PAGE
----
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The ARC Standard

was born in the early 90s as part of the Advanced Computing Environment (ACE) initiative. It standardized certain hardware features and the ARC firmware environment. What all ARC implementations have in common is their strict non-compliance to the ARC standard, so the ARC Standard document should be taken with a shovel of salt.


ARC BIOS provides a call vector table for the ARC BIOS services.

 N  Offset  Name
00   0x00   Load
01   0x04   Invoke
02   0x08   Execute
03   0x0c   Halt
04   0x10   PowerDown
05   0x14   Restart
06   0x18   Reboot
07   0x1c   EnterInteractiveMode
08   0x20   ReturnFromMain
09   0x24   GetPeer
10   0x28   GetChild
11   0x2c   GetParent
12   0x30   GetConfigurationData
13   0x34   AddChild
14   0x38   DeleteComponent
15   0x3c   GetComponent
16   0x40   SaveConfiguration
17   0x44   GetSystemId
18   0x48   GetMemoryDescriptor
19   0x4c   Signal
20   0x50   GetTime
21   0x54   GetRelativeTime
22   0x58   GetDirectoryEntry
23   0x5c   Open
24   0x60   Close
25   0x64   Read
26   0x68   GetReadStatus
27   0x6c   Write
28   0x70   Seek
29   0x74   Mount
30   0x78   GetEnvironmentVariable
31   0x7c   SetEnvironmentVariable
32   0x80   GetFileInformation
33   0x84   SetFileInformation
34   0x88   FlushAllCaches
35   0x8c   TestUnicodeCharacter
36   0x90   GetDisplayStatus

Note, there is no Unlink or Erase call.


For the ease of Microsoft's Windows NT effort the ARC standard defines the byte order to be little endian only. SGI systems where ARC is called ARCS violate that by being big endian.

32-bit vs. 64-bit

The ARC standard understands itself as an environment for a 32-bit operating system. With the R4000 and DEC Alpha already being around back then a short sighted decission but good enough for another few years on small to medium sized systems.

As the result most MIPS ARC firmware implementations are 32-bit but a few more recent ones are 64-bit only; the exact way this was done was never published anywhere. The ARC firmware on Power Indigo 2, Indigo 2 R10000, Origin, Onyx 2, Octane systems is known to be 64-bit.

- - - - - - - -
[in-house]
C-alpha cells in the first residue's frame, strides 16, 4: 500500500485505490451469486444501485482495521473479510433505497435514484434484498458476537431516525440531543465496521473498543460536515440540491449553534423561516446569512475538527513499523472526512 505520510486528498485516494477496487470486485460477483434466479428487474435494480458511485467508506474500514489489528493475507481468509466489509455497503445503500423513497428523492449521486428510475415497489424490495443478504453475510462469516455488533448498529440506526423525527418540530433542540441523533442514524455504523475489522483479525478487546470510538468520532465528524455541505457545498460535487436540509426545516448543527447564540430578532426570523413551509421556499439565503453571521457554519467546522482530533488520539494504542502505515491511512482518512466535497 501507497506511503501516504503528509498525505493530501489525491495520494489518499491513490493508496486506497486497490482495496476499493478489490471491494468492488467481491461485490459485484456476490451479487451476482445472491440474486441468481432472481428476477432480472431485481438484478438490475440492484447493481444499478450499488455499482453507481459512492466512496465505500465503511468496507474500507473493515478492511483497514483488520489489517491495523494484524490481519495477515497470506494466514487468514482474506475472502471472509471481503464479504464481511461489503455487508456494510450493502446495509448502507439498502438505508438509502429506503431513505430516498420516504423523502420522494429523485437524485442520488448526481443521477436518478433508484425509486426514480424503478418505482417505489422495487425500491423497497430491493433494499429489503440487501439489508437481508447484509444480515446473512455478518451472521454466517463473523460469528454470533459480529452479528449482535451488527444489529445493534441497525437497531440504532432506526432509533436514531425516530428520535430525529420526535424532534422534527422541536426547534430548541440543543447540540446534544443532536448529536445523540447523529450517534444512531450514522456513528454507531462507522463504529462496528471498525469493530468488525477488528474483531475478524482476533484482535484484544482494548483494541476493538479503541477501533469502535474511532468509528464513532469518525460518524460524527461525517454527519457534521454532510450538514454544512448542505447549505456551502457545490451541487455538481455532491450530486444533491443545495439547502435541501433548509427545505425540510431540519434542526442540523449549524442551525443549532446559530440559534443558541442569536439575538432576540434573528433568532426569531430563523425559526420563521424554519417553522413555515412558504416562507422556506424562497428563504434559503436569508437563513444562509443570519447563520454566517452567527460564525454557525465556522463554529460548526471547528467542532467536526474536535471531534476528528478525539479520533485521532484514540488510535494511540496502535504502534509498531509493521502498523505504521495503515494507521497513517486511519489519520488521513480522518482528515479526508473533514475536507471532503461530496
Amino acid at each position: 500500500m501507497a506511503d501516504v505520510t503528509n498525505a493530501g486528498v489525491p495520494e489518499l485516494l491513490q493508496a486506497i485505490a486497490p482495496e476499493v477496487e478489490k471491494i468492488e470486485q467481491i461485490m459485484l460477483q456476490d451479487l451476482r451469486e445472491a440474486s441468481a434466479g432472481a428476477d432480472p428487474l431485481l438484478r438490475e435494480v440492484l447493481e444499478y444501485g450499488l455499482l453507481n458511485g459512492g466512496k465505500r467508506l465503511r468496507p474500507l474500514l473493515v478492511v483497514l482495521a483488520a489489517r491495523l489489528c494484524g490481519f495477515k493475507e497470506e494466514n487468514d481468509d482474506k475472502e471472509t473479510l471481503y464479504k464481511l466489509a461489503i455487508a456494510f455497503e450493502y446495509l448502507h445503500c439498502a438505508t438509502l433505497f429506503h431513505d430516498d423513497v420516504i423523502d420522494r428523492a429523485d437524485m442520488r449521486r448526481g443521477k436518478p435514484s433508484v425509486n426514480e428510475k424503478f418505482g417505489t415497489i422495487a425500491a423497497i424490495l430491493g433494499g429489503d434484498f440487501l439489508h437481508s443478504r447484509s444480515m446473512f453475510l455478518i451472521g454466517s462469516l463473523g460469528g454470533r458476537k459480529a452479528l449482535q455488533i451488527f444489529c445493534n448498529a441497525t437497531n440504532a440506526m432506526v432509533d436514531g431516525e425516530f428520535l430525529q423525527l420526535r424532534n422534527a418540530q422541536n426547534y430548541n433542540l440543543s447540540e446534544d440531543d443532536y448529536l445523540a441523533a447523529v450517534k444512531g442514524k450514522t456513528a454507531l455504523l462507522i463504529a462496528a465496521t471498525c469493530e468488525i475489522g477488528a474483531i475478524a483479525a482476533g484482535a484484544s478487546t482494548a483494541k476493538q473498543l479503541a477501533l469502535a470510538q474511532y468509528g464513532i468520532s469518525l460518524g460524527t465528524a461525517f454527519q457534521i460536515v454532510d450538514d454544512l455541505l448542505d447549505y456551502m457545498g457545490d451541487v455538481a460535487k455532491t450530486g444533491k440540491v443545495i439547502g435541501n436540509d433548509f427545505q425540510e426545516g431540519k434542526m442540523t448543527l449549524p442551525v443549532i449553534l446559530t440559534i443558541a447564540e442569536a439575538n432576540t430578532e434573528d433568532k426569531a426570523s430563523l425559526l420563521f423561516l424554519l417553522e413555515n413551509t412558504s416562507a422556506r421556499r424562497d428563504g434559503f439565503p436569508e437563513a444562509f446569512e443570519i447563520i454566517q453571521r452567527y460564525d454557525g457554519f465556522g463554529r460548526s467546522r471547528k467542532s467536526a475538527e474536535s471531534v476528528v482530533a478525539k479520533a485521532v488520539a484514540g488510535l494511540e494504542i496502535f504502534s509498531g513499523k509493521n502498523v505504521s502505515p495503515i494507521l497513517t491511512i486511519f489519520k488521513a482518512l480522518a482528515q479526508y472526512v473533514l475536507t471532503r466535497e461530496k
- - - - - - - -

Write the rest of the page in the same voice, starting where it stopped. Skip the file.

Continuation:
ECOFF and ELF support

The ARC standard mandates ECOFF support only. While appropriate for the UNIX flavours of the time which often still based on ECOFF and convenient for Windows NT which is using PECOFF, an variant of ECOFF with an MSDOS .exe header added it wasn't appropriate for any modern flavor of UNIX which usually are based on the ELF binary format. Depending on the age and operating systems offered by a particular vendor many ARC firmware variants only support ECOFF.

Booting the kernel fails with PROM error messages

  >> boot bootp()/vmlinux
  73264+592+11520+331680+27848d+3628+5792 entry: 0x8df9a960
  Setting $netaddres to (from server deadmoon)
  Obtaining /vmlinux from server deadmoon
  Cannot load bootp()/vmlinux
  Illegal f_magic number 0x7f45, expected MIPSELMAGIC or MIPSEBMAGIC.

This problem has been observed with Indys and with RM_200. The elf2ecoff utility which is part of the kernel source allows conversion of an ELF kernel binary into a bootable ECOFF binary as the bootfile. There is also the arcboot utility which is shipping with recent Indy distributions and which as first stage bootloader is able to boot an ELF kernel of an ext2 or ext3 filesystem. Usually arcboot is the preferable solution.


In the early days of Linux/MIPS Milo was the bootloader for little endian ARC systems. It's considered obsolete and there are no systems that rely on it.

The Pandora is easy monitor/debugger.


The arcdiag diagnostic utility is an example of the ARC MIPS standalone application.

Network Booting

The ARC Standard mandates network booting of an operating system via BOOTP/TFTP or alternatively DCL/RIPL. Most implementations comply to that with a varying degree of buggyness; the exception is the Olivetti M700-10 where network booting is not supported at all.

Machine doesn't download the kernel when I try to netboot

This problem has been observed with the ARC firmware of SNI RM_200 and SGI IP22.

The boot client is replying to the BOOTP packets (may be verified using a packet sniffer like tcpdump or ethereal), but doesn't download the kernel from your BOOTP server. This happens if your boot server is running a kernel of the 2.3 series or higher. The problem may be circumvented by doing an

  echo 1 > /proc/sys/net/ipv4/ip_no_pmtu_disc"

as root on the boot server. Alternatively you can also add this setting to /etc/sysctl.conf.

The kernel download from the TFTP server stops and times out

This may happen if the TFTP server is using a local port number of 32768 or higher which usually happens if the TFTP server is running Linux 2.3 or higher. This problem may be circumvented by doing a "echo 2048 32767 > /proc/sys/net/ipv4/ip_local_port_range" on the server. This problem has been observed on SGI IP22 and Siemens-Nixdorf RM200 systems.

Bug in DHCP version 2

When using DHCP version 2 you might see the following problem: Your machines receives it's BOOTP reply 3 times but refuses to start TFTP. You can fix this by doing a "unsetenv netaddr" in the PROM command monitor before you boot your system. DHCP version 3 fixes this problem.